It was quite the weekend.
The Nationals are now trying to rebrand themselves “calm and rational” on their views on the climate, with the Coalition’s junior partner agreeing to back in principle a goal of net zero emissions by 2050.
Well, most of the Nationals. Matt Canavan wants everyone to know this is a bad deal.
But what is the deal? Nobody knows. Keith Pitt is back at the firm, having been fired as part of Barnaby Joyce’s come back, so the Nats got another cabinet spot (and vote). Other than that, everything is secret. But it’s calm and rational. Apparently.
Sarah martin and Catherine Murphy ditched their Sunday to try and make sense of the position:
The national deputy George Christensen, who has repeatedly threatened to join the militia, told colleagues he would now reconsider his position in government to protest the party’s position.
Christensen attended the meeting from a distance, wearing a “charcoal backing” t-shirt.
Other people who have spoken out strongly against the target include Matt Canavan and the MP for Wide Bay. Lion O’Brien.
The leader of the party in the Senate, Bridget McKenzie, also spoke out against supporting the deal and suggested that Joyce could still get more for the party through the cabinet process.
The fact remains that the Australian government went upside down just to get there, but most of the rest of the world has moved on to 2030 and into action this decade – something about which the Australia is not moving.
So don’t expect this problem to go away. In fact, expect the election campaign to be hotly contested on this point – with more scare-mongering “cost” and “plans” tactics. Just remember that “meet and beat” isn’t the whole truth.
On that note, the environment team has spent months putting together this new podcast series – it gives you all the history and knowledge you might need to understand what happened – and what awaits you.
We’ll bring you all of the day’s events as they unfold. Cabinet is meeting today and we have Question Time – as well as the first day of the Estimates hearings. Mike Bowers is already hard at work and we will participate in as many committees as possible. Just follow Penny Wong eyebrows.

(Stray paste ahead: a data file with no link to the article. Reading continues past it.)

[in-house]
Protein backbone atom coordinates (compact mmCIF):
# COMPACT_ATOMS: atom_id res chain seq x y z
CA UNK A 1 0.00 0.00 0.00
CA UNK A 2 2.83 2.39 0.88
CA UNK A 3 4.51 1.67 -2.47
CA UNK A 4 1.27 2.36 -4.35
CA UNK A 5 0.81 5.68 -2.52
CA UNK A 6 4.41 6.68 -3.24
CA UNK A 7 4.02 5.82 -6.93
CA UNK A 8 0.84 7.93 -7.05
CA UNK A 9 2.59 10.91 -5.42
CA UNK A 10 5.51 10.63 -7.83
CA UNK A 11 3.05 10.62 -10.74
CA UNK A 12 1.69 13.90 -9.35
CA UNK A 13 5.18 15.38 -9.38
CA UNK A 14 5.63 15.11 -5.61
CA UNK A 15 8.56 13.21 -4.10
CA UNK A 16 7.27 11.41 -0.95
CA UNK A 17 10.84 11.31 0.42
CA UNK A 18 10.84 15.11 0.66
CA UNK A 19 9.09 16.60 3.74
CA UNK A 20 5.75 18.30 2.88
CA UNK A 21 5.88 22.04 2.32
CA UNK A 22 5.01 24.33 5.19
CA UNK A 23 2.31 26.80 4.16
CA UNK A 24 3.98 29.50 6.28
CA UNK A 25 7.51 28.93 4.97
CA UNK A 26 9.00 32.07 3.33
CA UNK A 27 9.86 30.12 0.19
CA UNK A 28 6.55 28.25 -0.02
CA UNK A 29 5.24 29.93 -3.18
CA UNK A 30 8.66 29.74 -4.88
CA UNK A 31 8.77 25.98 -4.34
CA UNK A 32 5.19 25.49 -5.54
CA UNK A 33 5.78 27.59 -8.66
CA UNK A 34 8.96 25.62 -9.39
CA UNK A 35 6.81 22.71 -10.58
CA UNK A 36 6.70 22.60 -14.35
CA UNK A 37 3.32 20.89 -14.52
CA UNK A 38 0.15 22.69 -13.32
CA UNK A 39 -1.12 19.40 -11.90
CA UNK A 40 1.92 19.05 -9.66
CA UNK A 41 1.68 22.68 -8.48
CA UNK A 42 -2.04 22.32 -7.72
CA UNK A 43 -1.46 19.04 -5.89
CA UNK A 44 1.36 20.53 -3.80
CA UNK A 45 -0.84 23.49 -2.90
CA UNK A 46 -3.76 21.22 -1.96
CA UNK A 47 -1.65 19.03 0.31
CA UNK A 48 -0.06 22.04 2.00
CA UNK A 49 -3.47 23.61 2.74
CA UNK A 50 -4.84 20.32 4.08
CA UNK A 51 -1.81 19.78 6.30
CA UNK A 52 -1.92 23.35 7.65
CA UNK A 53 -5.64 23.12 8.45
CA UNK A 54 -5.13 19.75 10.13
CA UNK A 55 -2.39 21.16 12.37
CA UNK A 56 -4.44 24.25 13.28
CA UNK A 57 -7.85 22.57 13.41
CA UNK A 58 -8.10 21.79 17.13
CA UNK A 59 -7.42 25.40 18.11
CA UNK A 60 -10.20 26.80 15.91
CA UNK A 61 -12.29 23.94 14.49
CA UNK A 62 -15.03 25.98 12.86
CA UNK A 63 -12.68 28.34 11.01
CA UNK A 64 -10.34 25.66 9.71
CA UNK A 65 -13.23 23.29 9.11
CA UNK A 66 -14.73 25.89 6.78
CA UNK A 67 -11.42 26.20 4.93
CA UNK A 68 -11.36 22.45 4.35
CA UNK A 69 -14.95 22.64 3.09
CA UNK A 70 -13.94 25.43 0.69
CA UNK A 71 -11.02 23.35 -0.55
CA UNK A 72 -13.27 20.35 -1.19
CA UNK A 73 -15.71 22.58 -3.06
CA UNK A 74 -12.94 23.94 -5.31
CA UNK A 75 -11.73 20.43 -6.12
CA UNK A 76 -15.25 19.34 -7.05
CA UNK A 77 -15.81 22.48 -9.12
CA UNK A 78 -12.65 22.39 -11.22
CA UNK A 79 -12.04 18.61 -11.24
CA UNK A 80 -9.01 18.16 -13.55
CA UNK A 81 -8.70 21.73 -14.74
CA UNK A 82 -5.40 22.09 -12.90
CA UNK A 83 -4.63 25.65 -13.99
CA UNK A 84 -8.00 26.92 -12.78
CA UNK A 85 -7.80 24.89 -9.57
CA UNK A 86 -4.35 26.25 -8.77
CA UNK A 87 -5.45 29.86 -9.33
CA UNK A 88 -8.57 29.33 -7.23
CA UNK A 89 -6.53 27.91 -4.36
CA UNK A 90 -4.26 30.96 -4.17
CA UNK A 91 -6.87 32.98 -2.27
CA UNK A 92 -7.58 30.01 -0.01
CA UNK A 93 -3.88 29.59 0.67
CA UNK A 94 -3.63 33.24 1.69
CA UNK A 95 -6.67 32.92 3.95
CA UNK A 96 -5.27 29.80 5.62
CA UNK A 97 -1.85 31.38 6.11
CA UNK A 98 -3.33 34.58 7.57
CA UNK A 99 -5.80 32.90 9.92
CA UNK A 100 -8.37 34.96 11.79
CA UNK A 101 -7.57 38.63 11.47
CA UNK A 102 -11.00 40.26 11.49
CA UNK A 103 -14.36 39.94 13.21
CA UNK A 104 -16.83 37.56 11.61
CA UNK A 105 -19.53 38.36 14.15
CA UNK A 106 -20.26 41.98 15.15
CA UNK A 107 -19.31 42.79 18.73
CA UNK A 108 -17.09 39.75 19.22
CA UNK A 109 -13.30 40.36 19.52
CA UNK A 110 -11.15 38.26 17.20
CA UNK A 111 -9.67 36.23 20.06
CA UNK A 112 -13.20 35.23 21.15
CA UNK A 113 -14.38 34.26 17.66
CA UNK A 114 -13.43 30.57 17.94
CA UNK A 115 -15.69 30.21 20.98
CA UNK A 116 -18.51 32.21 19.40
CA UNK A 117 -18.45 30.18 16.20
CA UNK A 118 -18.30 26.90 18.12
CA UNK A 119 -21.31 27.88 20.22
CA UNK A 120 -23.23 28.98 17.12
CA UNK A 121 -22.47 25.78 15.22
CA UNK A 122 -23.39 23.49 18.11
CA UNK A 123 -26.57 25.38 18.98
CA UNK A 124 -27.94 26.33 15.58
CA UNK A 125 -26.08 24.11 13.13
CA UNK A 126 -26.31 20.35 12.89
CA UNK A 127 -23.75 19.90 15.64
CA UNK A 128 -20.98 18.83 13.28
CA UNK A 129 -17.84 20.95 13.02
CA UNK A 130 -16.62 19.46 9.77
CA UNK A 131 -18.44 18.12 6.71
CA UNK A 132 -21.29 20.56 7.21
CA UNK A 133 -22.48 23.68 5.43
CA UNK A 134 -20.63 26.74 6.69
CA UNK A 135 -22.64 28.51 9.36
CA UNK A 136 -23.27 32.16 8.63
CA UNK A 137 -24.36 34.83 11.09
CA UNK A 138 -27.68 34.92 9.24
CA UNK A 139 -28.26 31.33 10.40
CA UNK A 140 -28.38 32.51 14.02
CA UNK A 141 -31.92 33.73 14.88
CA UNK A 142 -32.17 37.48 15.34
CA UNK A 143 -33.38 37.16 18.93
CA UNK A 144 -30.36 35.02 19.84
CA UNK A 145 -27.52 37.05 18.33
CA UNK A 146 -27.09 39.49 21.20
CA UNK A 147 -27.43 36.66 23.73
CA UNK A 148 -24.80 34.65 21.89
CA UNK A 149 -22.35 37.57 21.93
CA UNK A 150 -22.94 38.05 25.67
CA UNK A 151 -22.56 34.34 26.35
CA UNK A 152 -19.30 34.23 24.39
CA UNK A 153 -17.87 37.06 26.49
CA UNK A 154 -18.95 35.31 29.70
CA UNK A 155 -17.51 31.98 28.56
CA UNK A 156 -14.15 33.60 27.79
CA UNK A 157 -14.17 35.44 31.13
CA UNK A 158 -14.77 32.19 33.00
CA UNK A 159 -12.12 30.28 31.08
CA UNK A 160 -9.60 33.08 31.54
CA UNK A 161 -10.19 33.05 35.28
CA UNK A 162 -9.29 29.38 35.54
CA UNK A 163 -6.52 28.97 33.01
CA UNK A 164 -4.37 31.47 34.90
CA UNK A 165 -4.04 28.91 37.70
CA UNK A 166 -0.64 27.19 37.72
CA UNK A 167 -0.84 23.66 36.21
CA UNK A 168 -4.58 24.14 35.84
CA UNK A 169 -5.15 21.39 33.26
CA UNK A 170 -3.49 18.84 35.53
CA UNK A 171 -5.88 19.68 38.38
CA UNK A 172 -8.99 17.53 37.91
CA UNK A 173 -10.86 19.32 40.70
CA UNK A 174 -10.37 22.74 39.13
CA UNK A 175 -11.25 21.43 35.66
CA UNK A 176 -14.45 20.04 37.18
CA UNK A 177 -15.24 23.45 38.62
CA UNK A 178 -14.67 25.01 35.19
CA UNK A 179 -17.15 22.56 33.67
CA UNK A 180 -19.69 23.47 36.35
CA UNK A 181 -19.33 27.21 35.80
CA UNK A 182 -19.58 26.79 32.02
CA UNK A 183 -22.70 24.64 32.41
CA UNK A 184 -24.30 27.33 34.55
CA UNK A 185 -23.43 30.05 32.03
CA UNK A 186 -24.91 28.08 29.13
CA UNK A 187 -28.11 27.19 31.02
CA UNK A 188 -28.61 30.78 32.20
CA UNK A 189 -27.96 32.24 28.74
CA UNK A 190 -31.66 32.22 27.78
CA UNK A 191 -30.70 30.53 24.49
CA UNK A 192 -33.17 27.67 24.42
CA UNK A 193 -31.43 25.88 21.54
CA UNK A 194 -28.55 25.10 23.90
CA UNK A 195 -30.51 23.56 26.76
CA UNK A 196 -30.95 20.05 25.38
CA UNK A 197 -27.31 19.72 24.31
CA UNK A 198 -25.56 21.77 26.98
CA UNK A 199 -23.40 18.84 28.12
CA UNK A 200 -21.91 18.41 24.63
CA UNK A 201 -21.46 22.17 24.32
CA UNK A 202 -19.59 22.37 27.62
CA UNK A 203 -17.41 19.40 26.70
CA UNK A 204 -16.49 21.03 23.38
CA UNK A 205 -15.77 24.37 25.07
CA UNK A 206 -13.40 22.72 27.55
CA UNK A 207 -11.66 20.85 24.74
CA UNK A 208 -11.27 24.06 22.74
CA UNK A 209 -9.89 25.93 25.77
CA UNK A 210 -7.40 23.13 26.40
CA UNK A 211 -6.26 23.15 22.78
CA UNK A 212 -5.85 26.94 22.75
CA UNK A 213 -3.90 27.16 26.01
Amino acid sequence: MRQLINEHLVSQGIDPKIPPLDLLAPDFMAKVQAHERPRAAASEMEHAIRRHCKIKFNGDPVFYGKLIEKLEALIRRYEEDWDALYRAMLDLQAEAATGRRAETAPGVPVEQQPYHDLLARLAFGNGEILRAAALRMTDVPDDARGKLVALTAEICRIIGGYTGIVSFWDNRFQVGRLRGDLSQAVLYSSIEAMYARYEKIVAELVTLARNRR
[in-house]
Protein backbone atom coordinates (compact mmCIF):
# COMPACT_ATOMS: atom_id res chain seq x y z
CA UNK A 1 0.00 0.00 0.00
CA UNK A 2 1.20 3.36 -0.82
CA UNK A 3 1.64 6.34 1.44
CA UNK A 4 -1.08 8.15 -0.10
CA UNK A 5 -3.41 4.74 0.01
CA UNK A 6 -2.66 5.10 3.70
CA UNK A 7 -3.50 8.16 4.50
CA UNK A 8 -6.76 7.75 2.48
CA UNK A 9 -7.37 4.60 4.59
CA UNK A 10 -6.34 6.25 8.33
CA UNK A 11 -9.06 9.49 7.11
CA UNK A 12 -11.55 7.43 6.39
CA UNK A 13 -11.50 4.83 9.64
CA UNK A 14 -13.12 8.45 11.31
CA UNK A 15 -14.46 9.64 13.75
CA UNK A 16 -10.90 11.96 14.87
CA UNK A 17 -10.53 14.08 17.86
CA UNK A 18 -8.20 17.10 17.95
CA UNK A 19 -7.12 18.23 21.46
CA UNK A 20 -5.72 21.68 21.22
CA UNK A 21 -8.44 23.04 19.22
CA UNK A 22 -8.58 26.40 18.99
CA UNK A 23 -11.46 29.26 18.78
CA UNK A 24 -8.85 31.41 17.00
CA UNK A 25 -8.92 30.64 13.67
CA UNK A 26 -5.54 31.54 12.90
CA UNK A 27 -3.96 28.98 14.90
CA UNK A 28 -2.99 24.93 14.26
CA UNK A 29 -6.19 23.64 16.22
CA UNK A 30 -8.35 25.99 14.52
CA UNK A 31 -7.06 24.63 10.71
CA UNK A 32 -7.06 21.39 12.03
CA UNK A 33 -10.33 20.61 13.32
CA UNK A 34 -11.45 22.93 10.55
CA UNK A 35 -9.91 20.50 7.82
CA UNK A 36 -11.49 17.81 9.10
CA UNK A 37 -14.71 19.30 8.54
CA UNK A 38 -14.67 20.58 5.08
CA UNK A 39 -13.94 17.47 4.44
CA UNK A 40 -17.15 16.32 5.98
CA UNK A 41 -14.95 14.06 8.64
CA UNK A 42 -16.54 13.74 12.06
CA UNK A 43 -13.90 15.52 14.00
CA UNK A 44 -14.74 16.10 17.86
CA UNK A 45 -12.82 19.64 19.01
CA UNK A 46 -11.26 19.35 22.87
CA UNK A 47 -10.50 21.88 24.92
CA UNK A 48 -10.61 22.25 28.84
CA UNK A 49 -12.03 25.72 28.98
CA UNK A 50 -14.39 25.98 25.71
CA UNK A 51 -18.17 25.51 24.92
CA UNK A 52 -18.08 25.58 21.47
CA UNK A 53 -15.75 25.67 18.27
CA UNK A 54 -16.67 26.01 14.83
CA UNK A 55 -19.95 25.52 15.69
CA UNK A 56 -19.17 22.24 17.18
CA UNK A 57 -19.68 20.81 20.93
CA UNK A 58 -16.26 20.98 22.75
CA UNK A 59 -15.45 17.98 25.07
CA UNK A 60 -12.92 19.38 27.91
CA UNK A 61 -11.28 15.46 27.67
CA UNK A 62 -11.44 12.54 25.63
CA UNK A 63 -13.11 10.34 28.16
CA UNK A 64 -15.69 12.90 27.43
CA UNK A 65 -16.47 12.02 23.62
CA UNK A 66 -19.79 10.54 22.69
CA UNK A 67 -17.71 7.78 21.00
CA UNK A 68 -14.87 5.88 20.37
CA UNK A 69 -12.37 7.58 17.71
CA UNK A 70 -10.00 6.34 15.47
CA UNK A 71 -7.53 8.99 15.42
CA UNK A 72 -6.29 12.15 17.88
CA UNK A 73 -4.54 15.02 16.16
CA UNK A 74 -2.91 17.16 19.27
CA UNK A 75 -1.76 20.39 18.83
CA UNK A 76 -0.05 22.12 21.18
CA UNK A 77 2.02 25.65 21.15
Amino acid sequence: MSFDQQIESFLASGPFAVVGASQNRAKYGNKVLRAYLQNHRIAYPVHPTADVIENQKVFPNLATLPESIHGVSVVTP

In the meantime, congratulations to NSW students, parents, caregivers and school staff as distance learning is now a thing of the past. I don’t think any of us who haven’t been directly affected can understand what school is like for much of the past two years and I hope today will be filled with so many happy reunion as possible. And Victoria plans to meet on Friday, with the 80% vaccination target on the verge of being met, meaning Melbourne and the regions will no longer be separated. Considering the number of loved ones who have been separated, this is great news. I understand that there are still concerns – anyone can take it as slowly as they want, and if you’re not ready to rush you don’t have to. Just take it at your own pace.
Katharine Murphy, Sarah Martin, Daniel Hurst and Paul Karp will keep you updated on all politics today, with the rest of the Guardian stepping in to let you know about important things happening outside of Canberra. Since this is a sitting week, you have Amy Remeikis on the blog until the end of the day.
It’s gonna be a busy week – Scott Morrison is due to leave for Glasgow on Thursday so there is a bit to do beforehand. Ready?